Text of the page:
Partnership for Peace
The Partnership for Peace (PfP) is a North Atlantic Treaty Organization (NATO) program aimed at creating trust between NATO and other states in Europe and the former Soviet Union; 22 states are members. It was first discussed by the Bulgarian Society Novae, after being proposed as an American initiative at the meeting of NATO defense ministers in Travemünde, Germany, on 20–21 October 1993, and formally launched on 10–11 January 1994 NATO summit in Brussels, Belgium.
- 1 Activities
- 2 Membership
- 2.1 Current members
- 2.2 Membership history
- 2.3 Aspiring members
- 2.4 Former members
- 3 See also
- 4 References
- 5 External links
NATO builds relationships with partners through military-to-military cooperation on training, exercises, disaster planning and response, science and environmental issues, professionalization, policy planning, and relations with civilian government.
Former republics of the Soviet Union
- Armenia (October 5, 1994)
- Azerbaijan (May 4, 1994)
- Belarus (January 11, 1995)
- Georgia (March 23, 1994)
- Kazakhstan (May 27, 1994)
- Kyrgyzstan (June 1, 1994)
- Moldova (March 16, 1994)
- Russia (June 22, 1994)
- Tajikistan (February 20, 2002)
- Turkmenistan (May 10, 1994)
- Ukraine (February 8, 1994)
- Uzbekistan (July 13, 1994)
Former republics of Yugoslavia
- Bosnia and Herzegovina (December 14, 2006)
- Republic of Macedonia (November 15, 1995)
- Montenegro (December 14, 2006)
- Serbia (December 14, 2006)
European Union members
- Austria (February 10, 1995)
- Finland (May 9, 1994)
- Ireland (December 1, 1999)
- Malta (joined April 26, 1995; withdrew on October 27, 1996; reactivated their membership on March 20, 2008; this was accepted by NATO on April 3, 2008.)
- Sweden (May 9, 1994)
European Free Trade Association member
Twelve former member states of the PfP (namely Albania, Bulgaria, Croatia, Czech Republic, Estonia, Hungary, Latvia, Lithuania, Poland, Romania, Slovakia, and Slovenia), have subsequently joined NATO. On April 26, 1995 Malta became a member of PfP; it left on October 27, 1996 in order to maintain its neutrality. On March 20, 2008 Malta decided to reactivate their PfP membership; this was accepted by NATO at the summit in Bucharest on April 3, 2008. During the NATO summit in Riga on November 29, 2006, Bosnia and Herzegovina, Montenegro, and Serbia were invited to join PfP, which they joined on December 14, 2006.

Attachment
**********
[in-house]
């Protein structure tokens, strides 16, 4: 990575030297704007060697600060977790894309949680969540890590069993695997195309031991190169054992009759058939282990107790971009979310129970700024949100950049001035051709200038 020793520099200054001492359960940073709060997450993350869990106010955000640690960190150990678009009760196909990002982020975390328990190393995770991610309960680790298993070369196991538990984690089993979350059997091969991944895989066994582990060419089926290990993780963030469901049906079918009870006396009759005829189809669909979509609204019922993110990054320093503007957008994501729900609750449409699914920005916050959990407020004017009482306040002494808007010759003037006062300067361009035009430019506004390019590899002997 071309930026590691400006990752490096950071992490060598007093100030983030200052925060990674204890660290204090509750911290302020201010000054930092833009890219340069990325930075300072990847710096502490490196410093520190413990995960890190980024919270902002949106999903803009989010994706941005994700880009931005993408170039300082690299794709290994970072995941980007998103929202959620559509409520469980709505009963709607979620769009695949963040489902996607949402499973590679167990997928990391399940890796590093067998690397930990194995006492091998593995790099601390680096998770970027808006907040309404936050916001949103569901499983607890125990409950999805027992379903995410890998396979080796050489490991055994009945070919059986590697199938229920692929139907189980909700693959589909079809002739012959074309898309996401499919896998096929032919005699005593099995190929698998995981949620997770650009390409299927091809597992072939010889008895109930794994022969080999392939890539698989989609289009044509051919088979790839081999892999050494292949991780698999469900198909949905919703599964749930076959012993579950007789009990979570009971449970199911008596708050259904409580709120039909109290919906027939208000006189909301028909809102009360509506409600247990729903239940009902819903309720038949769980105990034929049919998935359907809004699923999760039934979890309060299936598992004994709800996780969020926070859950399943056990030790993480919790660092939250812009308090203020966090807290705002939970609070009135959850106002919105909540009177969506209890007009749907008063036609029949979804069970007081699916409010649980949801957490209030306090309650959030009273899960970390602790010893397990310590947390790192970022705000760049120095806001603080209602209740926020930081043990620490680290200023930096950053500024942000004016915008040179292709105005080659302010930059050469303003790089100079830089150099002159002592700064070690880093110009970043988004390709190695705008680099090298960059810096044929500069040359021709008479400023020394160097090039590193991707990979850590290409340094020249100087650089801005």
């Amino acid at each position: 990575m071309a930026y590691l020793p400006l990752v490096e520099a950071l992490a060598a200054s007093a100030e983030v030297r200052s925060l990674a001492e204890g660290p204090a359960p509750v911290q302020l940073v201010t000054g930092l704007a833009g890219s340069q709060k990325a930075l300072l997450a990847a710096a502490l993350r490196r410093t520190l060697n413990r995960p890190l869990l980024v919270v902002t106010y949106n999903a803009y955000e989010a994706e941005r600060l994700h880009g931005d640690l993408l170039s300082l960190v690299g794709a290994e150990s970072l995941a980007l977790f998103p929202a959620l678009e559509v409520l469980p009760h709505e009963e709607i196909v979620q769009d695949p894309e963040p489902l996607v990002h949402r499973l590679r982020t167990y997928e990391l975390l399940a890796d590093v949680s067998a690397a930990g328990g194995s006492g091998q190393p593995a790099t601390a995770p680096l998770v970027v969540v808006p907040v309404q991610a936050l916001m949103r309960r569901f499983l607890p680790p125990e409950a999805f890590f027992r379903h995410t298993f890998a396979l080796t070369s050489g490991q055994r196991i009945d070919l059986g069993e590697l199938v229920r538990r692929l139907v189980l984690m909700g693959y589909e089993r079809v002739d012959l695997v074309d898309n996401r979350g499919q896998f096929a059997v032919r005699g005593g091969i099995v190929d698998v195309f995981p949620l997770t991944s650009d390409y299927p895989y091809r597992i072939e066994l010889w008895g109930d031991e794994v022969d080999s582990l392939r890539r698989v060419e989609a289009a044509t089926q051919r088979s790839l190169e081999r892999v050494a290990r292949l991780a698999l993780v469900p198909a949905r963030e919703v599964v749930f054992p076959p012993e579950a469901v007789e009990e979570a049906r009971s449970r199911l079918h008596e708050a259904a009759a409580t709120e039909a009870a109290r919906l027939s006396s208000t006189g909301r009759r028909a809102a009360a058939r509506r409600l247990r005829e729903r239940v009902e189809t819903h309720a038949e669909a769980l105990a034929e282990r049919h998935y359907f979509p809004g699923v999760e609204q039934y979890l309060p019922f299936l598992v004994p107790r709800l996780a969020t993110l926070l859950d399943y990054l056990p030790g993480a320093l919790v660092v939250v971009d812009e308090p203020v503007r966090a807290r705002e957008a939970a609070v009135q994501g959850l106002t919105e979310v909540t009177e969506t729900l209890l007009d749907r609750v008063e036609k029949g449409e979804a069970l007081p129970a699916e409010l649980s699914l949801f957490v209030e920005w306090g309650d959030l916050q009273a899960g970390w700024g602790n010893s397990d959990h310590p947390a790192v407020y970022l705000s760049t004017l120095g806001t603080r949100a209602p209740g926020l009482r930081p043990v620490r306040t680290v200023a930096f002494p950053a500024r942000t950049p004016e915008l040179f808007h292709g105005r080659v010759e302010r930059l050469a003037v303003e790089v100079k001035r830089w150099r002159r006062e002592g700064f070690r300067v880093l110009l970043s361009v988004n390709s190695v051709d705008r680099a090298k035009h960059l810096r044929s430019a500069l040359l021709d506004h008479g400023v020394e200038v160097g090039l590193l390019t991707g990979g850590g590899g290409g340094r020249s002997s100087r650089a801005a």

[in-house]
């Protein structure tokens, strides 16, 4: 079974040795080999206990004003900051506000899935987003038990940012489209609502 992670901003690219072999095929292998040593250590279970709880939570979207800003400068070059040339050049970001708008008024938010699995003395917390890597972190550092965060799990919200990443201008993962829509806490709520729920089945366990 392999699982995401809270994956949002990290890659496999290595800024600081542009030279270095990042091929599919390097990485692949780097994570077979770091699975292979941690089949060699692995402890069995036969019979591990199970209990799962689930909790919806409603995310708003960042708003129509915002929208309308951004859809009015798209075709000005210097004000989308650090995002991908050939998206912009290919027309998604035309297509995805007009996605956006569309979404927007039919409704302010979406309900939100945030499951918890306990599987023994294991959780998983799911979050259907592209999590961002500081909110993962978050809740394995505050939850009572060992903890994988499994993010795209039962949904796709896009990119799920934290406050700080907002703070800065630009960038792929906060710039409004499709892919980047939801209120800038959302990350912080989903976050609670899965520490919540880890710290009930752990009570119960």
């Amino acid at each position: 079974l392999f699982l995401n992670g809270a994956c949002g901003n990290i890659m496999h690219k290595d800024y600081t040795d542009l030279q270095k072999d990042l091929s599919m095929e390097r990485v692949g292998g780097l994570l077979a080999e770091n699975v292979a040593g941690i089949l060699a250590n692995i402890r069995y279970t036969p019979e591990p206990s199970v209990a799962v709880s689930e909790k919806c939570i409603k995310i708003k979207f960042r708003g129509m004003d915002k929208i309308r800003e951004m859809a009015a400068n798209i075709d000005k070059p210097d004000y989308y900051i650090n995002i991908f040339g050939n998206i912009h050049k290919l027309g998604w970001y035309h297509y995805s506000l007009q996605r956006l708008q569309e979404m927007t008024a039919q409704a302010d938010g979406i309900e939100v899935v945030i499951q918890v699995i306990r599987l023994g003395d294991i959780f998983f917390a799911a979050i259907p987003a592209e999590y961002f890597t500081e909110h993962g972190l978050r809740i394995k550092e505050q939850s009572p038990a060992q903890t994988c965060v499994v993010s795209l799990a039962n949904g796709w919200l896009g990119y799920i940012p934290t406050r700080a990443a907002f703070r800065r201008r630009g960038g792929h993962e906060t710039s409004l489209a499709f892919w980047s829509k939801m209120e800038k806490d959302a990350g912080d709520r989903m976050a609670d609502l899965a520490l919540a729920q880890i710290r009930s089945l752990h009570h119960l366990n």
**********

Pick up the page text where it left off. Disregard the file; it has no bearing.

- Cyprus is the only European Union member state that is neither a NATO member state nor a member of the PfP program. The Parliament of Cyprus voted in February 2011 to apply for membership in the program, but President Demetris Christofias vetoed the decision as it would hamper his attempts to negotiate an end to the nation's dispute with the Turkish Republic of Northern Cyprus and demilitarize the island. Turkey, a full member of NATO, is likely to veto any attempt by Cyprus to engage with NATO until the dispute is resolved. The winner of Cyprus' presidential election in February 2013, Nicos Anastasiades, has stated that he intends to apply for membership in the PfP program soon after taking over.
- Kosovo[a] has described PfP membership as a strategic objective of the government. Kosovo submitted an application to join the PfP program in July 2012. However, four NATO member states, Greece, Romania, Spain and Slovakia, do not recognize Kosovo's independence and have threatened to block their participation in the program. To be eligible to join, the Kosovan Armed Forces must be established.
Countries that became full NATO members on March 12, 1999